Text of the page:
Sunday, Jan. 22 starts the Lunar New Year, and it’s the Year of the Rabbit! This adorable animal is one of 12 species that make up the Chinese zodiac. But what does the bunny symbolize in the Lunar New Year, an event celebrated by so many people around the world?
The Year of the Rabbit comes every 12 years. Let’s take a look at how the zodiac animals came to be. There are different theories that explain it, including one that tells the story of The Great Race. The legendary Jade Emperor held a race where the first 12 animals to finish will join him at his palace. But there was another challenge: The animals had to cross a rough river right before the finish line!
During the race, the Bunny was on a roll, right behind the Tiger, when all of a sudden he slipped and fell into the river! But he was determined to finish and land a spot in the palace. So, he jumped onto rocks and grabbed on to a nearby log to float right into fourth place. A very hoppy occasion indeed!
According to Chinese astrology, the Rabbit represents peaceful and patient energy. Rabbits are, of course, gentle animals, and they often think things through before acting. They build solid relationships with other bunnies, but they’re also very cautious.
Rabbits in the Wild
As the Year of the Rabbit approaches, many Lunar New Year celebrations are planned throughout Staten Island and the rest of the city. The Staten Island Museum is also offering an interactive guide to celebrate Seollal—the Korean Lunar New Year—with at-home activities including games, recipes and more.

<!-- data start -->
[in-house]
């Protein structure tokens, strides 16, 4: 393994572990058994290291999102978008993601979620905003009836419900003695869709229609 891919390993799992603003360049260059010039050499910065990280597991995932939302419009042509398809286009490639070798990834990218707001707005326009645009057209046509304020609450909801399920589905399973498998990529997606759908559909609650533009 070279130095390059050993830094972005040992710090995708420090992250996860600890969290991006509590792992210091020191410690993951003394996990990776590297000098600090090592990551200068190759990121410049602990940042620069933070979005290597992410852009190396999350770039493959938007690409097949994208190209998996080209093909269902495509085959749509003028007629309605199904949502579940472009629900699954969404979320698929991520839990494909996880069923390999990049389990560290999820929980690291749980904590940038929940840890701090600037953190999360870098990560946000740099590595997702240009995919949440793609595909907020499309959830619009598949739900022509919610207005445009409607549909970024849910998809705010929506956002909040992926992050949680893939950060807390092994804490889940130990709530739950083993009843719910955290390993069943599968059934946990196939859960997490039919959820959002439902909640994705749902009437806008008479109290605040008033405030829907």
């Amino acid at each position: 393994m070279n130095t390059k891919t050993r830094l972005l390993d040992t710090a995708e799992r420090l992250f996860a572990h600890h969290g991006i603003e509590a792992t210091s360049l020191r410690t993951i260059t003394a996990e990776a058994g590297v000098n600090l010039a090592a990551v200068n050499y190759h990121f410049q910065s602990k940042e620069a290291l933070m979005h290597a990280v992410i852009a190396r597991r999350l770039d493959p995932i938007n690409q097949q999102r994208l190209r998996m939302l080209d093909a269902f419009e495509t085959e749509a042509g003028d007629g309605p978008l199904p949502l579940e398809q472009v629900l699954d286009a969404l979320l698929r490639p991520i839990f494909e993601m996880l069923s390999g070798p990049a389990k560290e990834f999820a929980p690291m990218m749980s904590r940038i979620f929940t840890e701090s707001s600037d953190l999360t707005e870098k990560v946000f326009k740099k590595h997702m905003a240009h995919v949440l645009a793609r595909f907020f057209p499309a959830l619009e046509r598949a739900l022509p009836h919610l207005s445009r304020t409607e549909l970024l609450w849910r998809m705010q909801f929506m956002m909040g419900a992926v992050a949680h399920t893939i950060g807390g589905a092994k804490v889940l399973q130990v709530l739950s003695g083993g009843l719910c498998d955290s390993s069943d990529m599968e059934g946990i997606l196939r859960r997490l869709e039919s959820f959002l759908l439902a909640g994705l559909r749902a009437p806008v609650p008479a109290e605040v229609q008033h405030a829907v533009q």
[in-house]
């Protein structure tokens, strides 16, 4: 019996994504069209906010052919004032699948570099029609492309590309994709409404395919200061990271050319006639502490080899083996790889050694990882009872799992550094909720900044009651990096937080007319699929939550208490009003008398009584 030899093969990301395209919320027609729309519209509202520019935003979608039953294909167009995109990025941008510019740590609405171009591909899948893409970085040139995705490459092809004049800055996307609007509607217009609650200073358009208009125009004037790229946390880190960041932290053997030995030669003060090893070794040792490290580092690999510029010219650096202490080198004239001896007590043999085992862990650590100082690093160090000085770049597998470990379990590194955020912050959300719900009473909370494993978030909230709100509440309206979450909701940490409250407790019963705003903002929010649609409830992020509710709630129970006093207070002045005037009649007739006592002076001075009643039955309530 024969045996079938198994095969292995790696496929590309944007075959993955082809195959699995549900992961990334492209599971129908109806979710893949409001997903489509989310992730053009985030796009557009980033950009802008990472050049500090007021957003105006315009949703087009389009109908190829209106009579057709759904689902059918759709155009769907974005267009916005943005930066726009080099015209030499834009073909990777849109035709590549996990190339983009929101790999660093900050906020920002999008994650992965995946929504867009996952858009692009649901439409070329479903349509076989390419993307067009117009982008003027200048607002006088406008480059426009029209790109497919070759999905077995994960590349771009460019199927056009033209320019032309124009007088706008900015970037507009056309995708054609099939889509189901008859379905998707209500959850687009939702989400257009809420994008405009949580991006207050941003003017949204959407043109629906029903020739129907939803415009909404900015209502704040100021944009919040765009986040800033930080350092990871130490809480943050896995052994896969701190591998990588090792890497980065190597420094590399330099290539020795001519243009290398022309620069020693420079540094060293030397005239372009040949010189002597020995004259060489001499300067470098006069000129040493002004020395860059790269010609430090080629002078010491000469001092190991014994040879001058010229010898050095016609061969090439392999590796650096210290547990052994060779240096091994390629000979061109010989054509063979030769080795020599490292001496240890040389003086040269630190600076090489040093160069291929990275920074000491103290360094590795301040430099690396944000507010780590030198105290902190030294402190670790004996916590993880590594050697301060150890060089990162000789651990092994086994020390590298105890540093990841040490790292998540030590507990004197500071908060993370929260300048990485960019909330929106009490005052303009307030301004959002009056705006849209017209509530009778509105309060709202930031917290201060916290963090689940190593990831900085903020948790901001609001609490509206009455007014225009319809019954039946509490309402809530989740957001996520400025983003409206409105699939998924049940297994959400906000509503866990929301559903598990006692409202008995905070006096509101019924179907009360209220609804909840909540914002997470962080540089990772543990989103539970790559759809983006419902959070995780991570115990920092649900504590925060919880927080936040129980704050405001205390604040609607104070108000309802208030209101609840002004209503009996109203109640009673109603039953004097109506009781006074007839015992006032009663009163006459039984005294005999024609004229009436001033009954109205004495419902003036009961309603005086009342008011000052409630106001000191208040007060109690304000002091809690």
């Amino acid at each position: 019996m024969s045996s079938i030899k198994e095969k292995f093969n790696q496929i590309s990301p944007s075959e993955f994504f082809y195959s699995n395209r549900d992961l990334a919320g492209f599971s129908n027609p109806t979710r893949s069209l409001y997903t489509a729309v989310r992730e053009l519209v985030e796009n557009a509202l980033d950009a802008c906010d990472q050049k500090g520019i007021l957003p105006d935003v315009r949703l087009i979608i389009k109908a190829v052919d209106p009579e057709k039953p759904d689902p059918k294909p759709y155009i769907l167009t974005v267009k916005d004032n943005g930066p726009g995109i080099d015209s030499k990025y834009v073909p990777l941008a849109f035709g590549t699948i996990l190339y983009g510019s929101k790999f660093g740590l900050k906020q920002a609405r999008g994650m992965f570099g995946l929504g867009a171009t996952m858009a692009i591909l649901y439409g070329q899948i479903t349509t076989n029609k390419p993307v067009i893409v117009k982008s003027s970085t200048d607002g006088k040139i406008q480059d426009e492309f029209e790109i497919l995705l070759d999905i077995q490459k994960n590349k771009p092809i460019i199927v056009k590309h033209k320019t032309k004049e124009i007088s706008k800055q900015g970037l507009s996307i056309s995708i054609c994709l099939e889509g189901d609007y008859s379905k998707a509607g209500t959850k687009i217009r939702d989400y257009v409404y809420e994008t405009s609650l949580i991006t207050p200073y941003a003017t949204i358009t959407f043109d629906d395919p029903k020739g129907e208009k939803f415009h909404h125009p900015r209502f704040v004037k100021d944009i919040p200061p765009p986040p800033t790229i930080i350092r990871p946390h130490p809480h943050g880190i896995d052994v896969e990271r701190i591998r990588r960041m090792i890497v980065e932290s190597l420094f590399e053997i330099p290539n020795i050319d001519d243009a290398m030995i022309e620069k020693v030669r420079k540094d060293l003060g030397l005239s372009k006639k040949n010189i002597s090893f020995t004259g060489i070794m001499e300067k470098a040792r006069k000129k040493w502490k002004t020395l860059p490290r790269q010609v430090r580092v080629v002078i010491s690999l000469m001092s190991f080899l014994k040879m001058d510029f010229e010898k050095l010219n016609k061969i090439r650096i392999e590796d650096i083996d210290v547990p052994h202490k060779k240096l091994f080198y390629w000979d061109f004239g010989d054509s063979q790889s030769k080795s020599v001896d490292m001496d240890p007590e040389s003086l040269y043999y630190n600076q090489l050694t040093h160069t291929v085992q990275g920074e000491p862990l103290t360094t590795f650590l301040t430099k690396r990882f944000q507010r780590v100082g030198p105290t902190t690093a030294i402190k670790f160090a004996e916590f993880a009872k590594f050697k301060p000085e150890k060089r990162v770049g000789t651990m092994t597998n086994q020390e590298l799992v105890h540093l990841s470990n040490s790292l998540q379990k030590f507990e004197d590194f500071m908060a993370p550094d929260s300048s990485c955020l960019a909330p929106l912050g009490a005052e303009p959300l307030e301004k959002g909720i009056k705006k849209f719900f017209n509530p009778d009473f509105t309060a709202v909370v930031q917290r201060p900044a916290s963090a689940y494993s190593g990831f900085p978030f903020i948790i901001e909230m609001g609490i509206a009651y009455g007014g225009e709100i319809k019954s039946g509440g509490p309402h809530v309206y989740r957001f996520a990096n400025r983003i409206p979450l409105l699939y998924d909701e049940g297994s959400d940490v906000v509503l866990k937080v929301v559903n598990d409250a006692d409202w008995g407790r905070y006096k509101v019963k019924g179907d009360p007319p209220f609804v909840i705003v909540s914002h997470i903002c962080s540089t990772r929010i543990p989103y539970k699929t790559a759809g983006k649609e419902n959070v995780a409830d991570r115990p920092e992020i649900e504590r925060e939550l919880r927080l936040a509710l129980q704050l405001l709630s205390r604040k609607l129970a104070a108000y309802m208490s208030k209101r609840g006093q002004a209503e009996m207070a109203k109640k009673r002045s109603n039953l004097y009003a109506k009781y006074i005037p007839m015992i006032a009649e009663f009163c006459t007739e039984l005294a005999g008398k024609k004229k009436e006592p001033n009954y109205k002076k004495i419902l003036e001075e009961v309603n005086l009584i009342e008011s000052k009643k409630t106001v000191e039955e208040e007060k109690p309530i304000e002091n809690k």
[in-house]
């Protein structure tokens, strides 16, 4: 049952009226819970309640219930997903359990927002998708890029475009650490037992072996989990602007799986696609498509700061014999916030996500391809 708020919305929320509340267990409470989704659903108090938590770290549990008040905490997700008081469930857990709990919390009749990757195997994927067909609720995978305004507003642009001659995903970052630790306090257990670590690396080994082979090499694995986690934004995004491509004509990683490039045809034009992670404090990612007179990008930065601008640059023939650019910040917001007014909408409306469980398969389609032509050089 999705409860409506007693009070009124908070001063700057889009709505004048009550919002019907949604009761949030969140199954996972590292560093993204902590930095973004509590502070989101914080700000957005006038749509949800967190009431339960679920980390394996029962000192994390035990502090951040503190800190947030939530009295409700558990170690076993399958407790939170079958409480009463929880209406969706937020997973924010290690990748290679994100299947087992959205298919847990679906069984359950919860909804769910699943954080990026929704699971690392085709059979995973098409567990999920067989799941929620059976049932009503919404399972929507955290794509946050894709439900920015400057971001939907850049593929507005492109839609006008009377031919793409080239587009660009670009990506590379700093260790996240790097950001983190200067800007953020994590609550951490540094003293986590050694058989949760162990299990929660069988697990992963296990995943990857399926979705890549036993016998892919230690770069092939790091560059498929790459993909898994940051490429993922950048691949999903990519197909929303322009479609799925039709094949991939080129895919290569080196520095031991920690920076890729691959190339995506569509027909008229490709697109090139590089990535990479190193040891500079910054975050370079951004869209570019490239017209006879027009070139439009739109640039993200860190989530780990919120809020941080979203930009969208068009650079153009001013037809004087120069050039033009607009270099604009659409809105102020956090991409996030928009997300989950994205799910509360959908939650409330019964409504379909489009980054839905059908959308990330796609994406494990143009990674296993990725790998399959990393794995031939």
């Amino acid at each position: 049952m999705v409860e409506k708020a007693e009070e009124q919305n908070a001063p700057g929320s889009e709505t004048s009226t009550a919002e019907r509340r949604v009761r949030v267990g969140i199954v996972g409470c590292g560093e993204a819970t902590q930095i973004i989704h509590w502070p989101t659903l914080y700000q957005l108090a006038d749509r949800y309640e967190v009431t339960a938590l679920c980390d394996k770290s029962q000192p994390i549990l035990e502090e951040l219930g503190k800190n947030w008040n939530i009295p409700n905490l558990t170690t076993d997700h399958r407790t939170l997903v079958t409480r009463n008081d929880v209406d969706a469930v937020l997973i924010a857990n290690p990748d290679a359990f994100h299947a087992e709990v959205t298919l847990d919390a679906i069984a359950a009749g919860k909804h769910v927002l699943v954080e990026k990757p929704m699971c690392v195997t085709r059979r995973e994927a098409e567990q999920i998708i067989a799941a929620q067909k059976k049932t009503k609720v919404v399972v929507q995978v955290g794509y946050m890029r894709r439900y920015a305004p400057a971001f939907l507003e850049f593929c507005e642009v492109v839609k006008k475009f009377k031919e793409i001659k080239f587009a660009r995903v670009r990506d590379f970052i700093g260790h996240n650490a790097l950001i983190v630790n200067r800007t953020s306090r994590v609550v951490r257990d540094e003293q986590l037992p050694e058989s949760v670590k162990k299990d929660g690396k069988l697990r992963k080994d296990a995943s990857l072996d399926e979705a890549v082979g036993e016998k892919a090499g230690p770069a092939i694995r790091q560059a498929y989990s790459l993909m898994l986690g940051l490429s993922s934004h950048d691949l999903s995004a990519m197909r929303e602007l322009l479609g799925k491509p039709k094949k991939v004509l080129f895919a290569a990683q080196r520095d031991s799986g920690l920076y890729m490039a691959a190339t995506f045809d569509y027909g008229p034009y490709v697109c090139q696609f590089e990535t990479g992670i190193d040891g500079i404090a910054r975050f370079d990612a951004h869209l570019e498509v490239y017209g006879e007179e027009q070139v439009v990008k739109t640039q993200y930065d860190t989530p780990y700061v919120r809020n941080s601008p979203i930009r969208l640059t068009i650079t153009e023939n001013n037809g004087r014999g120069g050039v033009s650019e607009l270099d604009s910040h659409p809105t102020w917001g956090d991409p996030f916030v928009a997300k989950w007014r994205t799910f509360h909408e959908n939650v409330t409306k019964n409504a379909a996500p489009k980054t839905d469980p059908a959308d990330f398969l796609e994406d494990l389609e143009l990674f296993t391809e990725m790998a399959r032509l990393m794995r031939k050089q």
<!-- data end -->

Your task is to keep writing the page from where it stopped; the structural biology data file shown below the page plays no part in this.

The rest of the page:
Kids and families will get to see real rabbits at the Staten Island Zoo’s Lunar New Year event on Sunday, Jan. 22. The event will offer lots of fun activities for zoo-goers, but also focus on rabbit behavior and the plight of rabbits and other animals in the wild. While bunnies make great pets, they face serious challenges in nature.
Almost half of the world’s species of rabbits are in danger of extinction.
Jessica Hartmann, education director at the Staten Island Zoo, explained “While domestic species of rabbits are not threatened, many wild species like the Amami rabbit found in Japan and the European rabbit are considered endangered.”
We spoke further with zoo staff who were nice enough to share some fun bun facts to discover during this time of the year:
Rabbits are social butterflies!
Rabbits live in a social group. In the wild a group of rabbits live in a colony of up to 50 rabbits called a fluffle!
Rabbits live all over the world!
Rabbits can be found all over the world on every continent except Antarctica. There are more than 29 species of rabbits.
Rabbits give the best side eye!
Rabbits have eyes on the side of their head. It allows them to see almost all the way around their body; this helps protect them from predators.
Rabbits like carrots but…
In the wild, rabbits don’t eat root vegetables—they’d much rather munch on greens like weeds, grasses and clovers. The zoo’s animal ambassador rabbits LOVE dandelion greens!
Rabbits have built-in air conditioners!
Rabbits’ ears help keep them safe from predators. Their ears also have a large surface area which draws heat away from the rabbit’s core and keeps them cool on hot days!
Come visit Susan the Flemish Rabbit at the zoo’s Lunar New Year event!
Flemish rabbits can weigh 15 pounds and grow to 2.5 feet long! Sunday, January 22nd from 11 am – 2pm celebrate the rabbit during Staten Island Zoo’s Lunar New Year celebration. Learn about rabbits and other animals of the zodiac calendar from our zookeepers, make crafts, and explore our fun rabbit activities!
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